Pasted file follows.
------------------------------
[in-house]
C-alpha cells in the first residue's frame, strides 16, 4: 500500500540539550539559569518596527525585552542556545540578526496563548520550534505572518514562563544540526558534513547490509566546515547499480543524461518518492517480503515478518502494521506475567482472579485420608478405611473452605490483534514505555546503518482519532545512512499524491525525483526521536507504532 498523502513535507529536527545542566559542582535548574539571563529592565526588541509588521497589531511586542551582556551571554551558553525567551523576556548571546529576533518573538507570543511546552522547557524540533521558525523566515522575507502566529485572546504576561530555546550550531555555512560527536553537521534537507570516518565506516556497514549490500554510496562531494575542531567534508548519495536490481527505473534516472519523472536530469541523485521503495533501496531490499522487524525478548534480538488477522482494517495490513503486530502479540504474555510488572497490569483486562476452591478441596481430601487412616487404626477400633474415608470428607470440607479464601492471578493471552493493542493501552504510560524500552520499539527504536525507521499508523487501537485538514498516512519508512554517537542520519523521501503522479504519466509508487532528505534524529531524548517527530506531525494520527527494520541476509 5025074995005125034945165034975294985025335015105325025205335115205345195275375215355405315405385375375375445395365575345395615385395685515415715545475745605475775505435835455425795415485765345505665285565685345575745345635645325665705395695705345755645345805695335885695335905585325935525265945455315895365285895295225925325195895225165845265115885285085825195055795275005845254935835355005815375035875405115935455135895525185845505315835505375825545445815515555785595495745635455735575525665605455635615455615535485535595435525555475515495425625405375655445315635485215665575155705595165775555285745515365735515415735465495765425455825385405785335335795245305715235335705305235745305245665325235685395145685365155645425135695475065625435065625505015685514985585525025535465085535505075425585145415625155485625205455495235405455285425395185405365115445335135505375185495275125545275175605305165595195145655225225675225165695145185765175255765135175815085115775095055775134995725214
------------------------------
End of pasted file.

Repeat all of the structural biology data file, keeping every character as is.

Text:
[in-house]
C-alpha cells in the first residue's frame, strides 16, 4: 500500500540539550539559569518596527525585552542556545540578526496563548520550534505572518514562563544540526558534513547490509566546515547499480543524461518518492517480503515478518502494521506475567482472579485420608478405611473452605490483534514505555546503518482519532545512512499524491525525483526521536507504532 498523502513535507529536527545542566559542582535548574539571563529592565526588541509588521497589531511586542551582556551571554551558553525567551523576556548571546529576533518573538507570543511546552522547557524540533521558525523566515522575507502566529485572546504576561530555546550550531555555512560527536553537521534537507570516518565506516556497514549490500554510496562531494575542531567534508548519495536490481527505473534516472519523472536530469541523485521503495533501496531490499522487524525478548534480538488477522482494517495490513503486530502479540504474555510488572497490569483486562476452591478441596481430601487412616487404626477400633474415608470428607470440607479464601492471578493471552493493542493501552504510560524500552520499539527504536525507521499508523487501537485538514498516512519508512554517537542520519523521501503522479504519466509508487532528505534524529531524548517527530506531525494520527527494520541476509 5025074995005125034945165034975294985025335015105325025205335115205345195275375215355405315405385375375375445395365575345395615385395685515415715545475745605475775505435835455425795415485765345505665285565685345575745345635645325665705395695705345755645345805695335885695335905585325935525265945455315895365285895295225925325195895225165845265115885285085825195055795275005845254935835355005815375035875405115935455135895525185845505315835505375825545445815515555785595495745635455735575525665605455635615455615535485535595435525555475515495425625405375655445315635485215665575155705595165775555285745515365735515415735465495765425455825385405785335335795245305715235335705305235745305245665325235685395145685365155645425135695475065625435065625505015685514985585525025535465085535505075425585145415625155485625205455495235405455285425395185405365115445335135505375185495275125545275175605305165595195145655225225675225165695145185765175255765135175815085115775095055775134995725214